I would have to agree that certain lifestyle related cancers would have increased since the time of our ancient ancestors. Speculating here, but I think certain types of cancers would have increased much earlier than many would suspect, especially those related to alcohol. It has been made and consumed in fairly great quantities by humans for at least 9000 years, in fact, this may have led to lower rates of alcohol related cancers today as alleles for resistance have accumulated in populations (I have no citation for this, it’s a hunch, but I’d wager it’s true of at least some populations). Another thing to consider is that modern humans are relatively lacking in diversity at the genetic level when compared to many other species. An ancient bottleneck and the resulting gene pool reduction and drift could have also increased frequencies of some inherited cancers. This is actually a really interesting topic, thanks for bringing it to mind. I’ll have to see if there are any decent papers around exploring this idea.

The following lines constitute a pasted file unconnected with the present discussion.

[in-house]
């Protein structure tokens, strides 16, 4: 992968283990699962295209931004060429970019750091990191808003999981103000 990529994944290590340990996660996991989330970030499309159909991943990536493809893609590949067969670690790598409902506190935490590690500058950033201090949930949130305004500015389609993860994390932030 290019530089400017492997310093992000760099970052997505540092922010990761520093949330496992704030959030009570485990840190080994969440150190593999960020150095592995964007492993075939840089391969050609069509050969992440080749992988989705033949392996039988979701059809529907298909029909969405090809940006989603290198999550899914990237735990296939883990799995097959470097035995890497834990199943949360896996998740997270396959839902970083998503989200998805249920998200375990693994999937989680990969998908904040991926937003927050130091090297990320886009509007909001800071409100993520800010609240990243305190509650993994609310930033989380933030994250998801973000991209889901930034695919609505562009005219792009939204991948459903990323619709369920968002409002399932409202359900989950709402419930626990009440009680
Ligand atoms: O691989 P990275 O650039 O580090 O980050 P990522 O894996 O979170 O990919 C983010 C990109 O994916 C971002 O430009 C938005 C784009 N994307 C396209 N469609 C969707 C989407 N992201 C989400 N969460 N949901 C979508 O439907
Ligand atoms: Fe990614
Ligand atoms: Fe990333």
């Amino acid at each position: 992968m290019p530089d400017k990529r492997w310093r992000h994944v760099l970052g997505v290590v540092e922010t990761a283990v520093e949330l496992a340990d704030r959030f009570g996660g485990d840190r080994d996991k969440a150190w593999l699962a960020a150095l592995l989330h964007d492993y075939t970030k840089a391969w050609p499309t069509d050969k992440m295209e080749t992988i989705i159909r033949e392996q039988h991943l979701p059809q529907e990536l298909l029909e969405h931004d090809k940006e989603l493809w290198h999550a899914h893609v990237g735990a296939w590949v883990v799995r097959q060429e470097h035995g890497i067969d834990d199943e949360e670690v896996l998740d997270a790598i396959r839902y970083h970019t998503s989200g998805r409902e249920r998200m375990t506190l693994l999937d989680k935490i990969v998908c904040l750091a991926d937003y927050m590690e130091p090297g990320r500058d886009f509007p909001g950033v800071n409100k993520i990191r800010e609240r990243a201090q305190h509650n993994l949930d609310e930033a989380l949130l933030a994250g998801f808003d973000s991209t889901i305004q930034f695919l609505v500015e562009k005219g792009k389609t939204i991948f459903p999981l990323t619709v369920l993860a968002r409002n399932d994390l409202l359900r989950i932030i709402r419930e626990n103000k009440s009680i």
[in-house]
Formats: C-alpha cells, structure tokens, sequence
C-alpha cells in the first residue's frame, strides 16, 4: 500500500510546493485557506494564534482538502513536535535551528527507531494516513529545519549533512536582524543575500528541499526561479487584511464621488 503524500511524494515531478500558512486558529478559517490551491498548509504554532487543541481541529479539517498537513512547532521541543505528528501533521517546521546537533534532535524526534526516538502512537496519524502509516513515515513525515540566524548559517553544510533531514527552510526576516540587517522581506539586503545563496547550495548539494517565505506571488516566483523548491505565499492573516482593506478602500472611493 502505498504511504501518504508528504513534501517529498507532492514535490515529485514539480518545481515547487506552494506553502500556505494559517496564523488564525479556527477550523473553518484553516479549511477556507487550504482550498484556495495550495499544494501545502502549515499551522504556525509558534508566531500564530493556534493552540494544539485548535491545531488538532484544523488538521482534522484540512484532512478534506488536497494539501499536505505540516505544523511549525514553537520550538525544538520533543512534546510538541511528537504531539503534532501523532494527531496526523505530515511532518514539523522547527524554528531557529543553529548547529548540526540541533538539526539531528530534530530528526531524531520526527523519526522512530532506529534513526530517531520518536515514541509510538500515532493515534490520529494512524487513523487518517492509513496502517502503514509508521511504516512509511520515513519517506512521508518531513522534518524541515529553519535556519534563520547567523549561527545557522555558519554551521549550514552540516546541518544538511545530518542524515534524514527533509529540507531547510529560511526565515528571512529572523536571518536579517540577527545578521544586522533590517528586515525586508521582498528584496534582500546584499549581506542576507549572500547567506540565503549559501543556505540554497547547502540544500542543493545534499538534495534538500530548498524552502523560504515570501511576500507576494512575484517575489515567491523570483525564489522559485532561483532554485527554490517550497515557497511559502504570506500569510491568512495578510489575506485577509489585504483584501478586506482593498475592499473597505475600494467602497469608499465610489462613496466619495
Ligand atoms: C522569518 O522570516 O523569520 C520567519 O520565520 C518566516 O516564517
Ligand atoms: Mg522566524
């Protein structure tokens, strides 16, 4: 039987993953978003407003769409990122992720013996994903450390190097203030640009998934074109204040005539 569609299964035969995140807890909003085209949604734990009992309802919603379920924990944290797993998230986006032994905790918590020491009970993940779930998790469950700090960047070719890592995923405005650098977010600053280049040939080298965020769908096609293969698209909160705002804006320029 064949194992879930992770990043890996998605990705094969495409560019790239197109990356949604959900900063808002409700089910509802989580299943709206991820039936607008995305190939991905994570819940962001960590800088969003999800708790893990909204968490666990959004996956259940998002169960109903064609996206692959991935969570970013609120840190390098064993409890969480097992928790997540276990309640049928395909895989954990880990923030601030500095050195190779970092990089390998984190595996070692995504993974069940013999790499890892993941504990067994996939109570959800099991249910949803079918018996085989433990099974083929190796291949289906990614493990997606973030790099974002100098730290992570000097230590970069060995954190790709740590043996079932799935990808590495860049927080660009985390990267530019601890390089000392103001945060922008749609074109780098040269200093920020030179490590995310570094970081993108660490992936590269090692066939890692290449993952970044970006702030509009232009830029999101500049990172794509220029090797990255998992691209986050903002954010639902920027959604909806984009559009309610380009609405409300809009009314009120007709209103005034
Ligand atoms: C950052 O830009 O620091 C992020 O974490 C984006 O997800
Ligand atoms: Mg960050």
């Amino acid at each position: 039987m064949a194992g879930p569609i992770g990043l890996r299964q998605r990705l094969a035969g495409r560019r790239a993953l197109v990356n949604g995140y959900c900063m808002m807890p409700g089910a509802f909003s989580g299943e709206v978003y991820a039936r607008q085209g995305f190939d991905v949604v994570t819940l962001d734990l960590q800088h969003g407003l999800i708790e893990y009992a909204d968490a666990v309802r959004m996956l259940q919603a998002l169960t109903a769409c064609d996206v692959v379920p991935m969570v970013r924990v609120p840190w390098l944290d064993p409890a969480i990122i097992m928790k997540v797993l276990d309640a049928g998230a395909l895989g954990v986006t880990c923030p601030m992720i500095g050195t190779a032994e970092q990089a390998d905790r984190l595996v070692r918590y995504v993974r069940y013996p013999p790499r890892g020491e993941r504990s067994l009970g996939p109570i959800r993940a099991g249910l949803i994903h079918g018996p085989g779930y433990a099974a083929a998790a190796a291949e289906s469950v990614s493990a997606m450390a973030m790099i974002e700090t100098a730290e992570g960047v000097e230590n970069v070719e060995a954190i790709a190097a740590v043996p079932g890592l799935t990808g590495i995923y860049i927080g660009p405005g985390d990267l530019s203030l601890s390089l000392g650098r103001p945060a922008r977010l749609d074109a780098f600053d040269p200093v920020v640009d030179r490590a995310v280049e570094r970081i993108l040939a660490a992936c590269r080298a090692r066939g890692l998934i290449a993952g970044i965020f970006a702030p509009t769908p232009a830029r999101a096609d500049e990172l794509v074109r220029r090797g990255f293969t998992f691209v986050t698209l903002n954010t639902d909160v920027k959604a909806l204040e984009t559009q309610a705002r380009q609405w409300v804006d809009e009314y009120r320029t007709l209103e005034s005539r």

3. […] were brought to my attention by the good work of Confusedious: A Science Blog, and his entries on TB and its  possible […]